The digital world is an ever-changing playing field where influencers and streamers play an increasingly important role. In the process, legal issues that are of particular importance to these professional groups arise time and again. A recent decision by the German Federal Supreme Court (BGH) sheds new light on the issue of imprint requirements and could have exciting consequences for influencers and streamers.
The BGH decision
In a decision dated July 07, 2023, the German Federal Court of Justice clarified that it is essential to state the plaintiff’s summonable address in order to properly file an action. This means that the address of a postal service provider who is merely charged with forwarding mail addressed to the plaintiff is not sufficient. This decision has far-reaching implications for the admissibility of lawsuits and could be particularly relevant for people with multiple residences or for those who use postal service providers.
This clarification of the BGH is to be seen quite positively in practice, especially for marketers and agencies of influencers and streamers. They are often listed in the imprint of the influencers or streamers, but only as intermediaries or post forwarders. The BGH decision relieves these marketers and agencies, as they can now no longer be used as an address for service in a lawsuit if they do not bear responsibility for the content. Instead, the summonable address of the person actually responsible must be indicated. This creates legal certainty and ensures that only those who are really responsible can be prosecuted in legal disputes. It could thus provide some security for agencies IF they design it right! I’ve learned a few things here from disposition processes this year.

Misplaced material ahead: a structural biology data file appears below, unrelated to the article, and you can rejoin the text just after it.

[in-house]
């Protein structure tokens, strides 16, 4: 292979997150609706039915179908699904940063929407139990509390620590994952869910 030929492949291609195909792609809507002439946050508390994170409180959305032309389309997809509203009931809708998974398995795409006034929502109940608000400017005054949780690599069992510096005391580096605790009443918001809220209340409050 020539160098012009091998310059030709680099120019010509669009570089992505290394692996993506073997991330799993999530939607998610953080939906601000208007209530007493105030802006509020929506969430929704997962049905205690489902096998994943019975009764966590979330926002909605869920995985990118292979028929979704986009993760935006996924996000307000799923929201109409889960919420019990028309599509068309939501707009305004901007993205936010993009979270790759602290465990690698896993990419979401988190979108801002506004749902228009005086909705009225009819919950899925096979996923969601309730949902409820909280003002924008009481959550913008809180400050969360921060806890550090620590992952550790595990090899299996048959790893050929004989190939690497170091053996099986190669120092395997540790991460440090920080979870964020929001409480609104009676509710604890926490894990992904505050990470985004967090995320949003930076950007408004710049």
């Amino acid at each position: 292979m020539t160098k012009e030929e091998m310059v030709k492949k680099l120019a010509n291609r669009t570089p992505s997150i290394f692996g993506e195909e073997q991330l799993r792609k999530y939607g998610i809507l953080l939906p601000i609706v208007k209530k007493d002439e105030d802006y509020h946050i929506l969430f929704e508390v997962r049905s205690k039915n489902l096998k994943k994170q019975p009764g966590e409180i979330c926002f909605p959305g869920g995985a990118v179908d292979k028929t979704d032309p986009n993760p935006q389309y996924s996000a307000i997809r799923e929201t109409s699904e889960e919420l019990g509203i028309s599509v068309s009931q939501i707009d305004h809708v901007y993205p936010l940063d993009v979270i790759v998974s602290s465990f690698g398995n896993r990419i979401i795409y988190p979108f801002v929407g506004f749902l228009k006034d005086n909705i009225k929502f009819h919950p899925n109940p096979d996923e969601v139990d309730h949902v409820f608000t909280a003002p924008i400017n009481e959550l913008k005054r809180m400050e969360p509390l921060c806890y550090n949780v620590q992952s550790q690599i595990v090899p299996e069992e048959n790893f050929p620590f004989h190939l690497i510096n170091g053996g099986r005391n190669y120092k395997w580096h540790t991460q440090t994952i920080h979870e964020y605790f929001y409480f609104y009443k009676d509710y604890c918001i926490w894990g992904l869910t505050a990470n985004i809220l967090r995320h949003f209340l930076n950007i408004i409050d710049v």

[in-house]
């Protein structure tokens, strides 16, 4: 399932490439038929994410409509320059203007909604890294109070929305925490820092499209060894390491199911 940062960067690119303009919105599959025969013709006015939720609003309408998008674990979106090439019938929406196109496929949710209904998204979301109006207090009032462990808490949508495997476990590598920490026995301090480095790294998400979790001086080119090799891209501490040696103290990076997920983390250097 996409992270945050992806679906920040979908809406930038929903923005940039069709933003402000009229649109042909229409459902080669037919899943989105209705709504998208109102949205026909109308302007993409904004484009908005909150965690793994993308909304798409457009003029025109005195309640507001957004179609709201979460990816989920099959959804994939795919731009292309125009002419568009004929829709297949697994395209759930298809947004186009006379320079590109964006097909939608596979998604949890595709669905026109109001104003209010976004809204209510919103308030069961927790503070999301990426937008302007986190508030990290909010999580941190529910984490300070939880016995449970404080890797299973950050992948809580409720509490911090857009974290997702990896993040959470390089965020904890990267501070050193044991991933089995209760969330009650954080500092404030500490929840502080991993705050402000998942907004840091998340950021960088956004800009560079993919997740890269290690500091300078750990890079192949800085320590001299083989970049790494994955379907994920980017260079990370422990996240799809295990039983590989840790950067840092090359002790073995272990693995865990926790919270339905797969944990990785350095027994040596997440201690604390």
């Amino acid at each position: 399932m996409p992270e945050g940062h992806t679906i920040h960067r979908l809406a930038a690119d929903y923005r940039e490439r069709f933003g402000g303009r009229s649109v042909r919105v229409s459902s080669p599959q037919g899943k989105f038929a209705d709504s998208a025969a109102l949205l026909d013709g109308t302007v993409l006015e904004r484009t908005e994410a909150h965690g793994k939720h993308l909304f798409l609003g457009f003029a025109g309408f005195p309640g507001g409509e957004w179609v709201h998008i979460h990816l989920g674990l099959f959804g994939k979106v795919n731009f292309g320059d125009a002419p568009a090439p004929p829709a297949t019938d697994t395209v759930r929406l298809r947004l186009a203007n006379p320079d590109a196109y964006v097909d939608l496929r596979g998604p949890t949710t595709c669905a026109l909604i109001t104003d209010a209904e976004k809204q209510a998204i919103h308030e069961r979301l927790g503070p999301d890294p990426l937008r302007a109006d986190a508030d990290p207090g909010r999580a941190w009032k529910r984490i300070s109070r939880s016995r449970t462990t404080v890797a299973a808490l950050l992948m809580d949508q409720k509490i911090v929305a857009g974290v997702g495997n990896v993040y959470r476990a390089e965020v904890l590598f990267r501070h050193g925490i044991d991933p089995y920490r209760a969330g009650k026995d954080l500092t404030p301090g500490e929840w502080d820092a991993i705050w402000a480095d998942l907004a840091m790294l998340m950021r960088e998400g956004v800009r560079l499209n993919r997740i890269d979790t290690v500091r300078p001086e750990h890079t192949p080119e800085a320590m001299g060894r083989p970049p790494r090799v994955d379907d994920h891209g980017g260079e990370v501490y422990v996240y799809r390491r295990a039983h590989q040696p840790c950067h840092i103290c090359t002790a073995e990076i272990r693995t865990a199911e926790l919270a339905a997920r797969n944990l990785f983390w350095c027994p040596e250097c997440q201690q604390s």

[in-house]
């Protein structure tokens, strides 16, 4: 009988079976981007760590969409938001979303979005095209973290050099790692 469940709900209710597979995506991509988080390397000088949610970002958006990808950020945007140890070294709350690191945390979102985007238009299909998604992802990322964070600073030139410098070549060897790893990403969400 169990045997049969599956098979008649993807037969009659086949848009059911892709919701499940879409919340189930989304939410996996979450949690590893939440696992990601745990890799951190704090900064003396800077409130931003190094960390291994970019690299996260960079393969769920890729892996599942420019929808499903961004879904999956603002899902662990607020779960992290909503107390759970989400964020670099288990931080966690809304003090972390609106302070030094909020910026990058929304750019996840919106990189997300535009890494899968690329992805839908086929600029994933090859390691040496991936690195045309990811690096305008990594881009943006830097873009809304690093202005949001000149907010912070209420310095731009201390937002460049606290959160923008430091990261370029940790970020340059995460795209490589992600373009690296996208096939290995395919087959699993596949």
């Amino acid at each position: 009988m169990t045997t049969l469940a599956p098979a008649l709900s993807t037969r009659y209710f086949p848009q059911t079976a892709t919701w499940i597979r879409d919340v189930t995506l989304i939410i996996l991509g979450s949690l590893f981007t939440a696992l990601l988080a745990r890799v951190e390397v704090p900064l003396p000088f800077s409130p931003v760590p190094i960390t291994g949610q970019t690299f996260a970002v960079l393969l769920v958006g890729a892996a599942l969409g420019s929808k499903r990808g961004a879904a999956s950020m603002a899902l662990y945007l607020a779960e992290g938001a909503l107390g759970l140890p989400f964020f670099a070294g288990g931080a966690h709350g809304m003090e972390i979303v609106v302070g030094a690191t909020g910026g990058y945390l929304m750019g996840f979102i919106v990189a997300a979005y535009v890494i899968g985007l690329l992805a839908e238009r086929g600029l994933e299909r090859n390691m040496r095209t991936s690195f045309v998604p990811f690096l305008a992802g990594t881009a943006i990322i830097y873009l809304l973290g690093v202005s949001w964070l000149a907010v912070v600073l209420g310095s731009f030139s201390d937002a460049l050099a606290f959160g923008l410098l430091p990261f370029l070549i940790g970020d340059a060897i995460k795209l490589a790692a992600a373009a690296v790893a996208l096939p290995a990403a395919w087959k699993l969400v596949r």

The BGH decision provides important guidance, especially for influencers, streamers and their agencies. It underscores the need to take legal details seriously and could have a lasting impact on the way influencers and streamers design their mastheads. Together with the current ruling of the Higher Regional Court of Hamburg on YouTube’s liability, an interesting picture emerges: both rulings could offer agencies some room for maneuver.
But caution is advised. While an imprint may seem simple at first glance, there are many legal pitfalls lurking here. Agencies should therefore carefully check how their clients’ imprint information is presented and what disclaimers are in place. The combination of these two rulings should be taken as an opportunity to review and, if necessary, adapt existing practices in order to have real legal certainty and not be targeted by warning letters. And of course, the corresponding contracts should also be adjusted 😉